Simple things, like a strong wind gust (or sandstorm?) might knock the satellite dish out of alignment. A dish that's close-enough when set up in good weather might not always give adequate signal under other atmospheric conditions. High operating temperatures might contribute to r.f amp failure, or maybe the oscillator going out of lock. Maybe the box isn't quite weather-tight and some moisture gets in contributing to currents between circuit traces, or corrosion.
Old-school equipment would have used a crystal to set the desired transmit channel, but it's more likely there is a digital synthesizer (similar to what's in modern FM tuners) that makes it easy to change frequencies. While the added complexity adds flexibility, it also adds more failure modes. Who knows, a stray cosmic ray might cause the digital section to freeze up. A problem that could be cleared by a simple reset/reboot might persist if there's no one around to do it. If the solar power and battery voltage drops too low, will the equipment always go back to a controlled stable state after experiencing slow transitions through a below normal supply voltage range? Of course these sorts of potential problems apply to the satellite receiver too.

If the transmitter has a display, it's probably a design with a cpu in control of the frequency synthesizer, trim of output power, and monitoring of things like reflected power (an indication of how well the antenna is adjusted to transfer energy from the transmitter). Having a cpu generally lowers reliability, but a custom design might be set up to do intelligent things like adjust the operating hours and power level to make best use of the available power supply ability. I doubt that any custom development is being done.

Re: appearance (Score: 1)

by evilviper@pipedot.org on 2016-01-12 14:17 (#10E32)

Some have undetected configuration problems like out of phase audio.
I've seen one station that NEVER has had any audio,
Those problems likely have to do with station operators not wanting to pay any money to technician to properly set things up, and periodically maintain them. These are unlikely to be issues in Syria, where the guys setting these up are personally interested in having them work, and are not trying to make money on them (or just setting up the basics to maintain their FCC license), and everyone will work for food, anyhow. And with little competition on the air, listeners will no doubt tolerate whatever problems the broadcaster has, to get their news and entertainment fix.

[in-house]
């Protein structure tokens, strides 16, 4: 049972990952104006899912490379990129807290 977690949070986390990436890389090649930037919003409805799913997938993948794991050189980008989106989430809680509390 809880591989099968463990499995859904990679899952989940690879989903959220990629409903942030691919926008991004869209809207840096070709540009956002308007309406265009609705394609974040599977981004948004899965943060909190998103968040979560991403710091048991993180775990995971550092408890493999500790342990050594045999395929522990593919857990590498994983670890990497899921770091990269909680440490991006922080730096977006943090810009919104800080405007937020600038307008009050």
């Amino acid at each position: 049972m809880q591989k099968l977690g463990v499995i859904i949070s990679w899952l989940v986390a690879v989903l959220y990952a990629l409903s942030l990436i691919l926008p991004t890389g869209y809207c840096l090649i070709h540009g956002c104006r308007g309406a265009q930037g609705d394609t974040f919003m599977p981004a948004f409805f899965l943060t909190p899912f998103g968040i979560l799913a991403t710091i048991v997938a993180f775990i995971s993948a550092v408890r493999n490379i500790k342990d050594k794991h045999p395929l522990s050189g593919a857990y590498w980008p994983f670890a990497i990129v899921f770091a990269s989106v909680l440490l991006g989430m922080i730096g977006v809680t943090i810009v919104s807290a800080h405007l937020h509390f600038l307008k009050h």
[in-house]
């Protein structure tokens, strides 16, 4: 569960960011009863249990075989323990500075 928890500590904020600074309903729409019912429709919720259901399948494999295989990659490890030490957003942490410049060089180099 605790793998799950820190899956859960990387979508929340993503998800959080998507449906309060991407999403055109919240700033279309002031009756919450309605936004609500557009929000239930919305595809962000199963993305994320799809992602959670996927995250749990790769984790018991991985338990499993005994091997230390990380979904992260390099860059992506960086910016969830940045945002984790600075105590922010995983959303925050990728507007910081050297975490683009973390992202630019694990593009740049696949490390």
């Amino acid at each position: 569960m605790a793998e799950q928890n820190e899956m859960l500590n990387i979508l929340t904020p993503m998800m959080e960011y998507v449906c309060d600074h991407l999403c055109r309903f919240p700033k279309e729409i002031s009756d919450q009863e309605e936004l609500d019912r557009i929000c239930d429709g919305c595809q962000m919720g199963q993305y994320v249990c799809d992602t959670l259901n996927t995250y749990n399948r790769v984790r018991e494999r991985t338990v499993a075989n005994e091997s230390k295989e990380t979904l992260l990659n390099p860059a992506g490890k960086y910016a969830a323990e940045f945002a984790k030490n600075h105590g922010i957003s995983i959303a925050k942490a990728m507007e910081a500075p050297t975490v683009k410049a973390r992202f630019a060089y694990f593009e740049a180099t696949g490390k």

Re: appearance (Score: 0)

by Anonymous Coward on 2016-01-28 22:36 (#126BA)

they have smart phones in syria?

Despite != because (Score: 2, Interesting)

by fishybell@pipedot.org on 2016-01-01 22:07 (#ZC12)

FTFA:
“People have a day-to-day life despite conflict,” said Abdulhaq. “Despite the sadness and the war, people like to listen to music and even comedy.”
I remember reading about how movie ticket purchase rates were very closely linked to tragedy, economic downturn, etc. I imagine for most people listening to these radio broadcasts, the music and comedy are the often the highlights of their day; just like the movies, they offer an escape.

Woman confesses that all women are wookies (Score: -1, Troll)

by Anonymous Coward on 2016-01-05 04:46 (#ZN31)

"If only they [men] saw us for the filthy creatures we really are." Daisy, 27, told me. "Take me for example" as she lifted up her right pant leg, "I haven't shaved my legs or my pits in 5 years."

How did she get dates, I wonder. Was she married to a blind man?

"I love to live as I really am! In fact, if every feminist were true to themselves they would live as I do. No razor, even if your upper lip sprouts hair." She leaned forward towards me and whispered as if the whole world were listening, "no waxing, not even for my private parts!"

Truly this woman was honest. More honest than any feminist I had ever met. I wondered what she did when she went swimming somewhere.

"Oh I get a lot of looks, a lot!" she laughed. "Mostly curious but it sure does keep the men away." She reached for a coffee mug and pointed to her hairy legs. "This is what we really are! This is how we really should appear. Why hide it?"

Why, indeed. I excused myself and thanked Daisy for her time and honesty.

Finally, I had met a woman. A real woman. "Well, back to the world of lies and perfume on a pig" I told myself, walking out to the street where I hailed a taxi. I looked back at Daisy as she stroked her leg hair. "A reeeeal woman" I blew out through my smiling lips.